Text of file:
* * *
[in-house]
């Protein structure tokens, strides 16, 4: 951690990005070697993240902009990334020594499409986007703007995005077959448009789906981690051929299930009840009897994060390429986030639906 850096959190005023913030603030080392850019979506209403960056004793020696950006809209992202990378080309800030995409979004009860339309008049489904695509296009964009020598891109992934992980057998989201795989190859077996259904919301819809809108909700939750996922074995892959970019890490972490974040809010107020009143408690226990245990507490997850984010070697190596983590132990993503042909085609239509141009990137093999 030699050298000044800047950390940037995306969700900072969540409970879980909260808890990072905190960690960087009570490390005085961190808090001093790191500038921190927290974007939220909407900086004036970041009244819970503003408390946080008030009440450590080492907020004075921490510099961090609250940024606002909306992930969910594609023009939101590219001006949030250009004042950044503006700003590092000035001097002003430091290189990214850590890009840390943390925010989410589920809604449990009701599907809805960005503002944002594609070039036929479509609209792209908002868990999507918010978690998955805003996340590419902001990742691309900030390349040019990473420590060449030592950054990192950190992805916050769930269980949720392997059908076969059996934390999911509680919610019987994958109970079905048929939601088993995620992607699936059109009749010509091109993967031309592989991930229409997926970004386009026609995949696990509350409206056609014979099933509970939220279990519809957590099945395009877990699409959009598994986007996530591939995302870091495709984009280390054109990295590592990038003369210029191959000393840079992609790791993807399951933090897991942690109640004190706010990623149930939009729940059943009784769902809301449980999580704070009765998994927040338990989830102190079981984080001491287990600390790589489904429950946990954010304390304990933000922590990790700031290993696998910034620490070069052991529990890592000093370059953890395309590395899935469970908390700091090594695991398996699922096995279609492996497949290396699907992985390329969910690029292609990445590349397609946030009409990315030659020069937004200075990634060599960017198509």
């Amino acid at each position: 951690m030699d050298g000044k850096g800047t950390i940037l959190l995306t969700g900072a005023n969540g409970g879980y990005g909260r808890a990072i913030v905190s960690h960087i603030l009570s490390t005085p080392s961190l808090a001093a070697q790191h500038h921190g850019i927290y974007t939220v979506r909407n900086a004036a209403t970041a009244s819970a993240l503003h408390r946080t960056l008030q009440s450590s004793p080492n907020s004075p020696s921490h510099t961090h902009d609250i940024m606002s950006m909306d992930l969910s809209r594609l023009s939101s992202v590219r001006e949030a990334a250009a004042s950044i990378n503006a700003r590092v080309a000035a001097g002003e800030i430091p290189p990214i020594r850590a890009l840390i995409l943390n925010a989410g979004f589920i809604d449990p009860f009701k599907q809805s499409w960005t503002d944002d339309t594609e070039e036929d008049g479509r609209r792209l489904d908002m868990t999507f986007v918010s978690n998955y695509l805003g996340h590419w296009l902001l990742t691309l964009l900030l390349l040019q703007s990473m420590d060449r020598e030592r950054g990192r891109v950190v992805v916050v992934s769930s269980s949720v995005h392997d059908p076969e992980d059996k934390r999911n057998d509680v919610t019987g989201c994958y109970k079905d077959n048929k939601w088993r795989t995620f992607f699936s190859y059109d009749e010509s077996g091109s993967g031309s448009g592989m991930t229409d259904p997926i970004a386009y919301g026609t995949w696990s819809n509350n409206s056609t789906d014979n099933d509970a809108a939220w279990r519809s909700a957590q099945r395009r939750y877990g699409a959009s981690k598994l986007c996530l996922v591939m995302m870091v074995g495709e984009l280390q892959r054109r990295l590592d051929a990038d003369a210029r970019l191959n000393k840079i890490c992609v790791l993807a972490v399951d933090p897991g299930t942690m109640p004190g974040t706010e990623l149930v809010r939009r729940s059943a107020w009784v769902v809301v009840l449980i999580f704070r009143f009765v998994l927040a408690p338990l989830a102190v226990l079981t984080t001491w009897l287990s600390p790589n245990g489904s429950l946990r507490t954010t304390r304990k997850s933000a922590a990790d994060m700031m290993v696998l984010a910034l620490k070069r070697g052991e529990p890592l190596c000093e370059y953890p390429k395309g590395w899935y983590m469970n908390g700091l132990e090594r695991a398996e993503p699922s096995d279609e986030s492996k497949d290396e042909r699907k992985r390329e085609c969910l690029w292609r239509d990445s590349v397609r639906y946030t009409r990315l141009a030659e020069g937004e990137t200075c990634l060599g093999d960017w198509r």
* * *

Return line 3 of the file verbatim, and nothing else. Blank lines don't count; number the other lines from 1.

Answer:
């Amino acid at each position: 951690m030699d050298g000044k850096g800047t950390i940037l959190l995306t969700g900072a005023n969540g409970g879980y990005g909260r808890a990072i913030v905190s960690h960087i603030l009570s490390t005085p080392s961190l808090a001093a070697q790191h500038h921190g850019i927290y974007t939220v979506r909407n900086a004036a209403t970041a009244s819970a993240l503003h408390r946080t960056l008030q009440s450590s004793p080492n907020s004075p020696s921490h510099t961090h902009d609250i940024m606002s950006m909306d992930l969910s809209r594609l023009s939101s992202v590219r001006e949030a990334a250009a004042s950044i990378n503006a700003r590092v080309a000035a001097g002003e800030i430091p290189p990214i020594r850590a890009l840390i995409l943390n925010a989410g979004f589920i809604d449990p009860f009701k599907q809805s499409w960005t503002d944002d339309t594609e070039e036929d008049g479509r609209r792209l489904d908002m868990t999507f986007v918010s978690n998955y695509l805003g996340h590419w296009l902001l990742t691309l964009l900030l390349l040019q703007s990473m420590d060449r020598e030592r950054g990192r891109v950190v992805v916050v992934s769930s269980s949720v995005h392997d059908p076969e992980d059996k934390r999911n057998d509680v919610t019987g989201c994958y109970k079905d077959n048929k939601w088993r795989t995620f992607f699936s190859y059109d009749e010509s077996g091109s993967g031309s448009g592989m991930t229409d259904p997926i970004a386009y919301g026609t995949w696990s819809n509350n409206s056609t789906d014979n099933d509970a809108a939220w279990r519809s909700a957590q099945r395009r939750y877990g699409a959009s981690k598994l986007c996530l996922v591939m995302m870091v074995g495709e984009l280390q892959r054109r990295l590592d051929a990038d003369a210029r970019l191959n000393k840079i890490c992609v790791l993807a972490v399951d933090p897991g299930t942690m109640p004190g974040t706010e990623l149930v809010r939009r729940s059943a107020w009784v769902v809301v009840l449980i999580f704070r009143f009765v998994l927040a408690p338990l989830a102190v226990l079981t984080t001491w009897l287990s600390p790589n245990g489904s429950l946990r507490t954010t304390r304990k997850s933000a922590a990790d994060m700031m290993v696998l984010a910034l620490k070069r070697g052991e529990p890592l190596c000093e370059y953890p390429k395309g590395w899935y983590m469970n908390g700091l132990e090594r695991a398996e993503p699922s096995d279609e986030s492996k497949d290396e042909r699907k992985r390329e085609c969910l690029w292609r239509d990445s590349v397609r639906y946030t009409r990315l141009a030659e020069g937004e990137t200075c990634l060599g093999d960017w198509r």